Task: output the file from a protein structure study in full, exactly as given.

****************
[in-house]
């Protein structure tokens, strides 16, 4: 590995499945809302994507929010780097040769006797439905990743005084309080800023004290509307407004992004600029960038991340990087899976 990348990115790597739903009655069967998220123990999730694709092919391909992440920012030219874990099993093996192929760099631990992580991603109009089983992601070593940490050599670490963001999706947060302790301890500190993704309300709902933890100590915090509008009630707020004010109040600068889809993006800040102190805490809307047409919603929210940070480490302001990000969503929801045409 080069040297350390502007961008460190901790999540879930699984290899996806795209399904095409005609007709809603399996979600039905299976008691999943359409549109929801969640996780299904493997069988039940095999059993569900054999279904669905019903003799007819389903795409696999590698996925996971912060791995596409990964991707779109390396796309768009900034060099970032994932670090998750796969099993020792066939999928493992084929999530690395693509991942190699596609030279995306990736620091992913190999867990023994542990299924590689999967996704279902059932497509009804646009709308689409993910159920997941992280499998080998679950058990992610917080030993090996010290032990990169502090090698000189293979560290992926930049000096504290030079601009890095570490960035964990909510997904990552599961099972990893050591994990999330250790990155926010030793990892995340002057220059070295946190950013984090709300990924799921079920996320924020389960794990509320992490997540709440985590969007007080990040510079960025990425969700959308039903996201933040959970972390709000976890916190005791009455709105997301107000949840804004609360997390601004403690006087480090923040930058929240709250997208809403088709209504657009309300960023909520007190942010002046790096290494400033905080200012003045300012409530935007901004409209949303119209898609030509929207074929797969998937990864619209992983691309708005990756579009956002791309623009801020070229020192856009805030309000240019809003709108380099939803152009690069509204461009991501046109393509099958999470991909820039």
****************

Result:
[in-house]
């Protein structure tokens, strides 16, 4: 590995499945809302994507929010780097040769006797439905990743005084309080800023004290509307407004992004600029960038991340990087899976 990348990115790597739903009655069967998220123990999730694709092919391909992440920012030219874990099993093996192929760099631990992580991603109009089983992601070593940490050599670490963001999706947060302790301890500190993704309300709902933890100590915090509008009630707020004010109040600068889809993006800040102190805490809307047409919603929210940070480490302001990000969503929801045409 080069040297350390502007961008460190901790999540879930699984290899996806795209399904095409005609007709809603399996979600039905299976008691999943359409549109929801969640996780299904493997069988039940095999059993569900054999279904669905019903003799007819389903795409696999590698996925996971912060791995596409990964991707779109390396796309768009900034060099970032994932670090998750796969099993020792066939999928493992084929999530690395693509991942190699596609030279995306990736620091992913190999867990023994542990299924590689999967996704279902059932497509009804646009709308689409993910159920997941992280499998080998679950058990992610917080030993090996010290032990990169502090090698000189293979560290992926930049000096504290030079601009890095570490960035964990909510997904990552599961099972990893050591994990999330250790990155926010030793990892995340002057220059070295946190950013984090709300990924799921079920996320924020389960794990509320992490997540709440985590969007007080990040510079960025990425969700959308039903996201933040959970972390709000976890916190005791009455709105997301107000949840804004609360997390601004403690006087480090923040930058929240709250997208809403088709209504657009309300960023909520007190942010002046790096290494400033905080200012003045300012409530935007901004409209949303119209898609030509929207074929797969998937990864619209992983691309708005990756579009956002791309623009801020070229020192856009805030309000240019809003709108380099939803152009690069509204461009991501046109393509099958999470991909820039």